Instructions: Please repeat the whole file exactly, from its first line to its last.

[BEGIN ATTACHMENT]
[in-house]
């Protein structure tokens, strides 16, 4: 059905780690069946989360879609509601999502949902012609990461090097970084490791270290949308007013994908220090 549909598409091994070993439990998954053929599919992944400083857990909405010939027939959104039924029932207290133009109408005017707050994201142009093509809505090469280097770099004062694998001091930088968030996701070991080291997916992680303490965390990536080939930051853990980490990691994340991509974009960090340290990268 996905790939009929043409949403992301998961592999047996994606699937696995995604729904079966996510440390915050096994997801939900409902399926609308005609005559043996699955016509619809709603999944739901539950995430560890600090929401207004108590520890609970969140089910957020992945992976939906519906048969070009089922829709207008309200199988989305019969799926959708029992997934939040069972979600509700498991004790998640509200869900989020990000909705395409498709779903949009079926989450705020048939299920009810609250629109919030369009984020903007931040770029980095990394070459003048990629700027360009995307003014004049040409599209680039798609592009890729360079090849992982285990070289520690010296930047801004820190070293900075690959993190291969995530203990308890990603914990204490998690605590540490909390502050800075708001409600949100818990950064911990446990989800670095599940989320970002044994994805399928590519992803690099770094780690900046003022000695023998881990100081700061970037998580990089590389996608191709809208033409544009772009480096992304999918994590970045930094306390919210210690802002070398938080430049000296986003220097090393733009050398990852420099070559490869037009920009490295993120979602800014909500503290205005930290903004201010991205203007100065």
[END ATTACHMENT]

[in-house]
């Protein structure tokens, strides 16, 4: 059905780690069946989360879609509601999502949902012609990461090097970084490791270290949308007013994908220090 549909598409091994070993439990998954053929599919992944400083857990909405010939027939959104039924029932207290133009109408005017707050994201142009093509809505090469280097770099004062694998001091930088968030996701070991080291997916992680303490965390990536080939930051853990980490990691994340991509974009960090340290990268 996905790939009929043409949403992301998961592999047996994606699937696995995604729904079966996510440390915050096994997801939900409902399926609308005609005559043996699955016509619809709603999944739901539950995430560890600090929401207004108590520890609970969140089910957020992945992976939906519906048969070009089922829709207008309200199988989305019969799926959708029992997934939040069972979600509700498991004790998640509200869900989020990000909705395409498709779903949009079926989450705020048939299920009810609250629109919030369009984020903007931040770029980095990394070459003048990629700027360009995307003014004049040409599209680039798609592009890729360079090849992982285990070289520690010296930047801004820190070293900075690959993190291969995530203990308890990603914990204490998690605590540490909390502050800075708001409600949100818990950064911990446990989800670095599940989320970002044994994805399928590519992803690099770094780690900046003022000695023998881990100081700061970037998580990089590389996608191709809208033409544009772009480096992304999918994590970045930094306390919210210690802002070398938080430049000296986003220097090393733009050398990852420099070559490869037009920009490295993120979602800014909500503290205005930290903004201010991205203007100065």